May 1, 1997
Evolution, Thought Slow, Moves Fast
NEW YORK - A recent study shows that evolution, commonly thought of as operating over eons, can happen over just a few years.
That's nothing new to biologists, who have witnessed remarkably rapid evolution in bacteria, snails, moths and a host of other creatures since Charles Darwin first documented the process in finches.
But nobody had ever demonstrated rapid evolution in an actual experiment before researchers took lizards from the Bahamian island of Staniel Cay and introduced them to 14 even-smaller islands nearby.
The smaller islands had sparser, shorter vegetation than Staniel Cay. And since these particular lizards, of the species Anolis sagrei, spend a lot of time sitting on branches, the biologists predicted that the smaller vegetation would lead to correspondingly shorter hind limbs in the lizard.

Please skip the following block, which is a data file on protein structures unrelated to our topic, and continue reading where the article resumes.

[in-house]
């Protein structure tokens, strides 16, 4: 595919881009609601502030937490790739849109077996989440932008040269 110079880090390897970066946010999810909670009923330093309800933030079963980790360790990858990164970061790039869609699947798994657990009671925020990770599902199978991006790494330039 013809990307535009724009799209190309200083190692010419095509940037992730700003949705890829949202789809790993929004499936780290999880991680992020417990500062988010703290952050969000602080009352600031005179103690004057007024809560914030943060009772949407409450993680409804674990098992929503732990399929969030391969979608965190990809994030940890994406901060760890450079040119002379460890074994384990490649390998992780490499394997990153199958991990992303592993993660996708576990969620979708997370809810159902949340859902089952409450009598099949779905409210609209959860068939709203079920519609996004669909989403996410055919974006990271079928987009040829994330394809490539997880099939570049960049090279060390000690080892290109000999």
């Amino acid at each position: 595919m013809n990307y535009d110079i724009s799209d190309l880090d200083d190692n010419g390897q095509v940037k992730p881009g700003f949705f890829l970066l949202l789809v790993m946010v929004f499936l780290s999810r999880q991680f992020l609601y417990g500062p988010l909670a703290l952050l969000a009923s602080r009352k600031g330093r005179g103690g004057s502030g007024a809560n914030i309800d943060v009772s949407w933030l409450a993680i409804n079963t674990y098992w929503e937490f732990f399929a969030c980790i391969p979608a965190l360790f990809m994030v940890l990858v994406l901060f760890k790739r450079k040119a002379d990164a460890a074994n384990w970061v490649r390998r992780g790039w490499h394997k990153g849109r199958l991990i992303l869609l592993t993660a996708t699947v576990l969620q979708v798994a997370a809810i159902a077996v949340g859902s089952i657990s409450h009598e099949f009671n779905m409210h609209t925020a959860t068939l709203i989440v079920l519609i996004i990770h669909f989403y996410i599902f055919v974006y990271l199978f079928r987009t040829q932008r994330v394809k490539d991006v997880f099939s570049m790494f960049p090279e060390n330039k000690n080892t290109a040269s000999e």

Which is exactly what happened. Generally, the smaller the island, the smaller the vegetation, the smaller the hind limbs on the lizards, Jonathan Losos of Washington University in St. Louis, Kenneth Warheit of the University of Washington in Seattle and Thomas Schoenert of the University of California at Davis report in today's issue of the British journal Nature.
After introducing lizards to 11 islands in 1977 and to three others in 1981, the researchers returned in 1991 to find exactly what they expected.
``Although rates of evolution as rapid as observed in this study are not uncommon in introduced populations, rarely has the adaptive nature of this change been so clear-cut,'' the researchers wrote.